Background: We investigated whether neighborhood socioeconomic characteristics, measured within person-centered areas (ie, centered on individuals' residences) are associated with body mass index (BMI [kg/m2]) and waist circumference. We used propensity-score matching as a diagnostic and validation tool to examine whether socio-spatial segregation (and related structural confounding) allowed us to estimate neighborhood socioeconomic effects adjusted for individual socioeconomic characteristics without excessive model extrapolations.
Methods: Using the RECORD (Residential Environment and CORonary heart Disease) Cohort Study, we conducted cross-sectional analyses of 7230 adults from the Paris region. We first estimated the relationships of 3 neighborhood socioeconomic indicators (education, income, real estate prices) with BMI and waist circumference using traditional multilevel regression models adjusted for individual covariates. Second, we examined whether these associations persisted when estimated among participants exchangeable based on their probability of living in low-socioeconomic-status neighborhoods (propensity-score matched samples).
Results: After adjustment for covariates, BMI/waist circumference increased with decreasing neighborhood socioeconomic status, especially with neighborhood education measured within 500-m radius buffers around residences; associations were stronger for women. With propensity-score matching techniques, there was some overlap in the odds of exposure between exposed and unexposed populations. As a function of socio-spatial segregation and an indicator of whether the data support inferences, sample size decreased by 17%–59% from the initial to the propensity-score matched samples. Propensity-score matched models confirmed relationships obtained from models in the entire sample.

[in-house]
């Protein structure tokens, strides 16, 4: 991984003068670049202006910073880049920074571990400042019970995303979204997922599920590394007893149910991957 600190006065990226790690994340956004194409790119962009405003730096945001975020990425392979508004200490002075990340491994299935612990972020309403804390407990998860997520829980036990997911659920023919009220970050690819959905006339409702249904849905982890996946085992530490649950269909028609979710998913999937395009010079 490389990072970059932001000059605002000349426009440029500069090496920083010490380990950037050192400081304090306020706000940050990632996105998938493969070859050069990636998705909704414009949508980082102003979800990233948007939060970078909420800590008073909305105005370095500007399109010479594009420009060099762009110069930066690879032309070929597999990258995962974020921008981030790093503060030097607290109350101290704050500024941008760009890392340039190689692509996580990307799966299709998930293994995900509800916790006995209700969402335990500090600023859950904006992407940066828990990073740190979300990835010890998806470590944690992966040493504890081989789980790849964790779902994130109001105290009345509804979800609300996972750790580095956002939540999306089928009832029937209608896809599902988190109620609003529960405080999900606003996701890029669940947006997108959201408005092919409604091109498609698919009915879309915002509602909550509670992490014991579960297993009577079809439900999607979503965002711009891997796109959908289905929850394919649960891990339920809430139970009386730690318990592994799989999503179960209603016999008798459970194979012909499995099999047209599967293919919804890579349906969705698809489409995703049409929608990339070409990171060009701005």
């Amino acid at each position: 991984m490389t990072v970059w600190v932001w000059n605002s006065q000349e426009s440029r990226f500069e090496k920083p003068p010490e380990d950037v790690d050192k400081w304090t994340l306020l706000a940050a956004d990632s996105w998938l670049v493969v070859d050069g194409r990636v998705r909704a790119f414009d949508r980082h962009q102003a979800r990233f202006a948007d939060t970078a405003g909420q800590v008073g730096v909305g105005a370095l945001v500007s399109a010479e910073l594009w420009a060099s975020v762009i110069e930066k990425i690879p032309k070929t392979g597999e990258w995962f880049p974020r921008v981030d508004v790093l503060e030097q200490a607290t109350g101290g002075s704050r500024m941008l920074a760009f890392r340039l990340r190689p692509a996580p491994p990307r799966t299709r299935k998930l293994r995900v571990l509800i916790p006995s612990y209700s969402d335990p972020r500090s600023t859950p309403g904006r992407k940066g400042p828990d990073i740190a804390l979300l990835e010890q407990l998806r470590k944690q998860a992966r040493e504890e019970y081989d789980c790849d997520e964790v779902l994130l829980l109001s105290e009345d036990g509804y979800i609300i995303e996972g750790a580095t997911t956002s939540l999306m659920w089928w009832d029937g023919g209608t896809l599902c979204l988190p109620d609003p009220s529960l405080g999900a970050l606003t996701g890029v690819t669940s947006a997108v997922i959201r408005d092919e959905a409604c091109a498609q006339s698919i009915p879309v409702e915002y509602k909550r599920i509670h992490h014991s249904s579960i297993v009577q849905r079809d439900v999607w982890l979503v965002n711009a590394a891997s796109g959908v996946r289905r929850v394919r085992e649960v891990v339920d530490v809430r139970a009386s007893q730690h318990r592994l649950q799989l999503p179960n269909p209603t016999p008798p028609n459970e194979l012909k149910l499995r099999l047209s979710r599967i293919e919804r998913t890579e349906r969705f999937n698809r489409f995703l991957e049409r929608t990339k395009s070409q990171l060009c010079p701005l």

Conclusions: Overall, adjusted associations between neighborhood socioeconomic variables and BMI/waist circumference were empirically estimable in the French context, without excessive model extrapolations, despite the extent of socio-spatial segregation.
From the aInserm, U707, Research Unit in Epidemiology, Information Systems, and Modeling, Paris, France; bUniversité Pierre et Marie Curie-Paris6, Paris, France; cEHESP School of Public Health, Rennes, France; and dCentre d'Investigations Préventives et Cliniques, Paris, France.
Submitted 20 September 2010; accepted 6 April 2011; posted 27 June 2011.
Supported by the RECORD project received support from the Institute for Public Health Research (IReSP, Institut de Recherche en Santé Publique); the National Institute for Prevention and Health Education (INPES, Institut National de Prévention et d'Education pour la Santé) (Prevention Program 2007 074/07-DAS and 2010–2011 financial support); the National Institute of Public Health Surveillance (InVS, Institut de Veille Sanitaire) (Territory and Health Program); the French Ministries of Research and Health (Epidemiologic Cohorts Grant 2008); the National Health Insurance Office for Salaried Workers (CNAM-TS, Caisse Nationale d'Assurance Maladie des Travailleurs Salariés); the National Research Agency (ANR, Agence Nationale de la Recherche) (Health–Environment Program 2005, 00153 05); the Ile-de-France Regional Health Agency (ARS, Agence Régionale de Santé d'Île-de-France); the City of Paris (Ville de Paris); and the Ile-de-France Youth, Sports, and Social Cohesion Regional Direction (DRJSCS, Direction Régionale de la Jeunesse et des Sports et de la Cohésion Sociale).
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Correspondence: Cinira Leal, Inserm U707, Faculté de Médecine Saint-Antoine, 27 rue Chaligny, 75012, Paris, France. E-mail: email@example.com.